5. Sir Rufo says:

    This is a good example for wasting time in the wrong place.
    U tried to transform the queue into a list instead of realizing the point of a queue :o)

  6. Sir Rufo says:

    My smilie was also transformed … sorry 4 that … 🙂

  7. Chris says:

    Pace the other commentators, I don’t see the harm in enabling the use of the for/in syntax here:

    1. The statement ‘for Item in Queue do Process(Item)’, in itself, seems perfectly clear to me. The fact that the items are being removed as they are being enumerated doesn’t imply they’re not being enumerated!
    2. This isn’t about ‘dictating one way of process’, just adding the option of using a more generic syntax.
    3. The fact that internally, a method called ‘MoveNext’ rather than ‘GetFirstAndRemoveIt’ must be defined is an implementation detail – there’s nothing inherent in the pattern that says the elements being enumerated must be static.
    4. It isn’t Mason who is conflating queues with simple ‘lists’, but his critics who conflate the sorts of things the for/in syntax *may* loop with what it *must*. In particular, there is no necessity for a for/in loop to have a direct for/to equivalent. Putting for/in loops with for/to ones on one side and while ones on the other is just silly, since a for/in is implemented using a while loop!

    • Jolyon Smith says:

      As AP says, the point with enabling “for in” being a waste of time here is that:

      a) it obfuscates/confuses the workings of a queue – the differences being potentially significant to the understanding of code being read by a human as opposed to being compiled/executed by a machine

      b) the aim was to enable a brevity of syntax which was already achievable!

    • Jolyon Smith says:

      Re your point #4 – the problem is that in 99% of cases, “for in” represents an enumeration of the content of a list. Someone reading “for in aQueue” may be forgiven for thinking that the code intends enumerating the *current* contents of the queue with no allowance for the fact that the queue may be added to in the meantime.

      “while NOT queue.Empty” is far clearer in this regard.

      Sure, the compiler can’t be confused, but a human being reading the code without full knowledge of the custom classes implemented behind the scenes to facilitate the syntax can *easily* make such a mistake.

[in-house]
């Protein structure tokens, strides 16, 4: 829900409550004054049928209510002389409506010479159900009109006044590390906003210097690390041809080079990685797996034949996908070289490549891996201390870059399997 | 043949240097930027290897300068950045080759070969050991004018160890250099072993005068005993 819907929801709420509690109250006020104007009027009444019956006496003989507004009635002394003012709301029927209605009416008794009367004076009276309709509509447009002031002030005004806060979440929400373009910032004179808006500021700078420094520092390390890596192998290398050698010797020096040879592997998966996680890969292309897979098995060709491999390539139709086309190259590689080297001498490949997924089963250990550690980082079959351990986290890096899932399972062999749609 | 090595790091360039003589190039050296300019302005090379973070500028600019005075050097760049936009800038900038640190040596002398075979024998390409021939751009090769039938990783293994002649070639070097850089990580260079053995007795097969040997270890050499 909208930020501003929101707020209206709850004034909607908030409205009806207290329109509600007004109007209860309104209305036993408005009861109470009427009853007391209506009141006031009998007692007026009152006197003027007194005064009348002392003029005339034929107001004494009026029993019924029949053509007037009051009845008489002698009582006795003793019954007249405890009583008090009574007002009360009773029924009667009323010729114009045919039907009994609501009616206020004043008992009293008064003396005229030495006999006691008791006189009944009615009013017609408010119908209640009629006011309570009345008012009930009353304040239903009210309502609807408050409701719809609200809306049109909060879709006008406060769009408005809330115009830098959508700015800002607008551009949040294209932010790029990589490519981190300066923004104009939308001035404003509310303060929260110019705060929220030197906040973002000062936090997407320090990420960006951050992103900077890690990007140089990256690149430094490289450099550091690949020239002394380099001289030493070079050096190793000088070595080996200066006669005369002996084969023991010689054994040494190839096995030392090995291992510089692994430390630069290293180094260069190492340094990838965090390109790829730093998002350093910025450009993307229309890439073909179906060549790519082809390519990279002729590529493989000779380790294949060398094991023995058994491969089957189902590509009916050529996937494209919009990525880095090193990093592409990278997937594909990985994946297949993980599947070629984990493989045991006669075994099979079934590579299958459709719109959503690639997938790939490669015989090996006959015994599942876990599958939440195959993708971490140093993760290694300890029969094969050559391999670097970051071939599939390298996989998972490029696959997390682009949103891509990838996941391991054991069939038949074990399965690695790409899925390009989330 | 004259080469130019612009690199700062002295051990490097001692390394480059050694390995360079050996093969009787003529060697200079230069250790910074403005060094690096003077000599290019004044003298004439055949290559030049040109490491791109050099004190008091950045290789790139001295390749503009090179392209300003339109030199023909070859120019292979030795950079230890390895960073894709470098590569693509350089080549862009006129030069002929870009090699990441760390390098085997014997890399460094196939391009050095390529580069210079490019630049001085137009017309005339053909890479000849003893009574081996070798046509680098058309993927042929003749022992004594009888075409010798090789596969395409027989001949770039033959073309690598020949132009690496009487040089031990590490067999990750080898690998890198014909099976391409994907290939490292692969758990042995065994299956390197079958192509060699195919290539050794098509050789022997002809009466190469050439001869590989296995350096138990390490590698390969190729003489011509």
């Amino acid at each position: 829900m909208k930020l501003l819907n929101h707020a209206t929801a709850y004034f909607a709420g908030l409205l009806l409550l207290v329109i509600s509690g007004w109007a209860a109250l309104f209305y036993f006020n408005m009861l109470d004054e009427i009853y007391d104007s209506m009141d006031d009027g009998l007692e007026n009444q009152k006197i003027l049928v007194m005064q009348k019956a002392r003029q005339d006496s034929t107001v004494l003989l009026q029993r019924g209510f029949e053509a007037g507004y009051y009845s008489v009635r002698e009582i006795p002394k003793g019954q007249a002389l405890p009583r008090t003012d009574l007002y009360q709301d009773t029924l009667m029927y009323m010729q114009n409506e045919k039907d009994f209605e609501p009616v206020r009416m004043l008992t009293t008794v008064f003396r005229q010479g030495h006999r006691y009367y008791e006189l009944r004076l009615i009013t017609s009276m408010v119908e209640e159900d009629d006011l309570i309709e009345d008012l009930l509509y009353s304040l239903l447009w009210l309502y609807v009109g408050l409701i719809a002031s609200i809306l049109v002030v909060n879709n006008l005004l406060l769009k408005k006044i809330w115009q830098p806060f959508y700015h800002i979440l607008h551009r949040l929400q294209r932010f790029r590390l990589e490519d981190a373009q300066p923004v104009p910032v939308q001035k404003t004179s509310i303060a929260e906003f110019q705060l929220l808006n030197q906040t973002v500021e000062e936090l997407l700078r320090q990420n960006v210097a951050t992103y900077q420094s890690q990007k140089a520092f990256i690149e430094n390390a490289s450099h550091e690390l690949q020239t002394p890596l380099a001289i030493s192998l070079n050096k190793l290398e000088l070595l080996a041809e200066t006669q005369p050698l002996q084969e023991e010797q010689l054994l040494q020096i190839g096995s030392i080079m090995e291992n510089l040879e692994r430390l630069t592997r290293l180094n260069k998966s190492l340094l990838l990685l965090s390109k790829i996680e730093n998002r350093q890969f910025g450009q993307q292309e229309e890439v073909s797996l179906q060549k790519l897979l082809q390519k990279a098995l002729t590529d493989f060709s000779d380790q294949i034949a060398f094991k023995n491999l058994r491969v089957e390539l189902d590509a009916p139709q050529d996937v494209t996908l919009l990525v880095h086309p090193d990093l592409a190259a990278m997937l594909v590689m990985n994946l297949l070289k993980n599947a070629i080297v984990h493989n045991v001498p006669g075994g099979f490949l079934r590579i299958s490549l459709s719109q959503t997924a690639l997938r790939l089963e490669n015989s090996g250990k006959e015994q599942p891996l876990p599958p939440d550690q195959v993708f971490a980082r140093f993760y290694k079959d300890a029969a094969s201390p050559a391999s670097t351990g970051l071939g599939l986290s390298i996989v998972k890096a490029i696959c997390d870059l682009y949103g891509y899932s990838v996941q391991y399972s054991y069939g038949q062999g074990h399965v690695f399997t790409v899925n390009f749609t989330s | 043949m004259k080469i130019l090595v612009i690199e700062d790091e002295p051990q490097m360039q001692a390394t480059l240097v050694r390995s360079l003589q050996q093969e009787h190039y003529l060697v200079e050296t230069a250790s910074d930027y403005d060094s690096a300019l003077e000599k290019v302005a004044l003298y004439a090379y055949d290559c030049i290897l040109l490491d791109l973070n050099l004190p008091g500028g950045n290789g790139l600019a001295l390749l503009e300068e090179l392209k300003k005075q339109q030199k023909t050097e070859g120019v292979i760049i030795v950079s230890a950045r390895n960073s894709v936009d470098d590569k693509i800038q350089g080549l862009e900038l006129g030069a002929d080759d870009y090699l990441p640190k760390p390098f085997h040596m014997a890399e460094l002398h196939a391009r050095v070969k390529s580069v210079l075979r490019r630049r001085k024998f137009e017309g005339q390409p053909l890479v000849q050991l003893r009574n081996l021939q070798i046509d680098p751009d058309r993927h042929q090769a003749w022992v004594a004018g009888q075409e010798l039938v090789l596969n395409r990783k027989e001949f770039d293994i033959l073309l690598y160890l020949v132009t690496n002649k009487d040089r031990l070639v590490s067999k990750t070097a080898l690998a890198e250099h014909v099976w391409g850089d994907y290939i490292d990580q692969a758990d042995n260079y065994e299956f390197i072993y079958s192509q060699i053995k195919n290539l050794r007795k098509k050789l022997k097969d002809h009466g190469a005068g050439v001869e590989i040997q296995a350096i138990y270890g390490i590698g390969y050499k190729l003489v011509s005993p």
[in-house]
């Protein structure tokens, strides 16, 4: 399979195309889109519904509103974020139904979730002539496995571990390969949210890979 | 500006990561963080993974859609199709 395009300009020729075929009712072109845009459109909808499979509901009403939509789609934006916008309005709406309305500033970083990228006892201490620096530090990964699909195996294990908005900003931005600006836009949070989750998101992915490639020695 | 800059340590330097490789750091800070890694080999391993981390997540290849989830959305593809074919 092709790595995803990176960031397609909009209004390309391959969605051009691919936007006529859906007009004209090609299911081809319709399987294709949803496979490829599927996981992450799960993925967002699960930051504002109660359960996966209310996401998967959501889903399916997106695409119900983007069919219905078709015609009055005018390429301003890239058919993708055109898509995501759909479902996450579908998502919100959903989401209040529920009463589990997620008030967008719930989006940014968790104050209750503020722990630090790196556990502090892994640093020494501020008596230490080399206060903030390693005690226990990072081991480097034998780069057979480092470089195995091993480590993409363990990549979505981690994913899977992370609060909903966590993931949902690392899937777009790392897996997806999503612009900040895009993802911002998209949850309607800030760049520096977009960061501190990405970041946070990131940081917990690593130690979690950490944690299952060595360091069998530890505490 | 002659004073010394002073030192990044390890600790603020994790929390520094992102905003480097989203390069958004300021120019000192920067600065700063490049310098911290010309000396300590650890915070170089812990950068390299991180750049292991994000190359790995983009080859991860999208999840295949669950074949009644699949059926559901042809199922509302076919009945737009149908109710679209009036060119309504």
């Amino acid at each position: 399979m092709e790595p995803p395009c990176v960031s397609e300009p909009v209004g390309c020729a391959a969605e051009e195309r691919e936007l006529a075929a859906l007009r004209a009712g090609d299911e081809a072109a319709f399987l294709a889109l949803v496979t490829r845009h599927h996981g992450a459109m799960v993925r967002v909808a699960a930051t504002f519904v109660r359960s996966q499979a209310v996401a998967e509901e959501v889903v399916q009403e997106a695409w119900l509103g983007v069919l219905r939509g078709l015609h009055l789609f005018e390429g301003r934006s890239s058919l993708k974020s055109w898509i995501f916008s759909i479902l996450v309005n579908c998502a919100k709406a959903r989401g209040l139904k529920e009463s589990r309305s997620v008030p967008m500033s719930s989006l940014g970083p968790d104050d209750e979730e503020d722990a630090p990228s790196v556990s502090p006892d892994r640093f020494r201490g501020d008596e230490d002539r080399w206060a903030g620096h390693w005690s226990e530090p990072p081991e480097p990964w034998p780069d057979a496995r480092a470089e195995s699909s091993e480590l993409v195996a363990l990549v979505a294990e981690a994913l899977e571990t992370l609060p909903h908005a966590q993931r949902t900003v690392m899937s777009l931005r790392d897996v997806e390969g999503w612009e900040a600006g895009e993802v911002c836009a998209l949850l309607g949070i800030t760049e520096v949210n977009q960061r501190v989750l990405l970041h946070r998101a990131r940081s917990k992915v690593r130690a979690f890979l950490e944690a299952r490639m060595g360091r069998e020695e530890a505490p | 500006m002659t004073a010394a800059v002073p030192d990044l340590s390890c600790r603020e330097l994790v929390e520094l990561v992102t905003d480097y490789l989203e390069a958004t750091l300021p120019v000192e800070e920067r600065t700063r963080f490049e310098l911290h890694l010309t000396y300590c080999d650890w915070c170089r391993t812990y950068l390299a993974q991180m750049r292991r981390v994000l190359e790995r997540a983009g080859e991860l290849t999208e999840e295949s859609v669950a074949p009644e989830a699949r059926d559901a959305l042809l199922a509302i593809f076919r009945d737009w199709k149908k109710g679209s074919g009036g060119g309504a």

• Chris says:

        “the problem is that in 99% of cases, “for in” represents an enumeration of the content of a list”

        Well it’s not in the code I write. The fact that people initially only see for/in as a variant of for/to is simply because they haven’t used it much.

        It seems to me that your general complaint is in danger of taking the form ‘I and many others are not used to syntax x, therefore x is inherently confusing’, which is plainly an invalid inference (I am inclined to interpret your criticism of anonymous methods in this light too) – the problem of such reasoning being that it would have been applied to things like exceptions in the past, things that presumably you would find quite natural now.

  8. @Jolyon:

    If you want to really get into semantics, then your example of “while NOT queue.Empty” is also wrong. The point of the threaded queue is synchronization. If the consumer reads from the queue faster than the producer produces new input for it, then it’s quite possible for the queue to be empty before its work is done, probably multiple times. Your ending condition is “queue.Empty AND queue.ShutDown”, which is getting a little bulky even before we start worrying about timeouts.

    Having an enumerator here is important for consistency and simplicity, not brevity. If you can use a for-in loop on any other kind of collection, but this one requires special syntax, then that’s definitely going to confuse the human being writing the code.

    And I don’t really understand the issue you raise about the user “easily” being confused and thinking he’s only enumerating the current contents of the queue. This is a thread-synchronization queue–it says so right in the name of the class–and if our hypothetical user doesn’t understand that that means there can be moving parts at both ends of it at once, then IMO he shouldn’t be playing around with multithreading yet.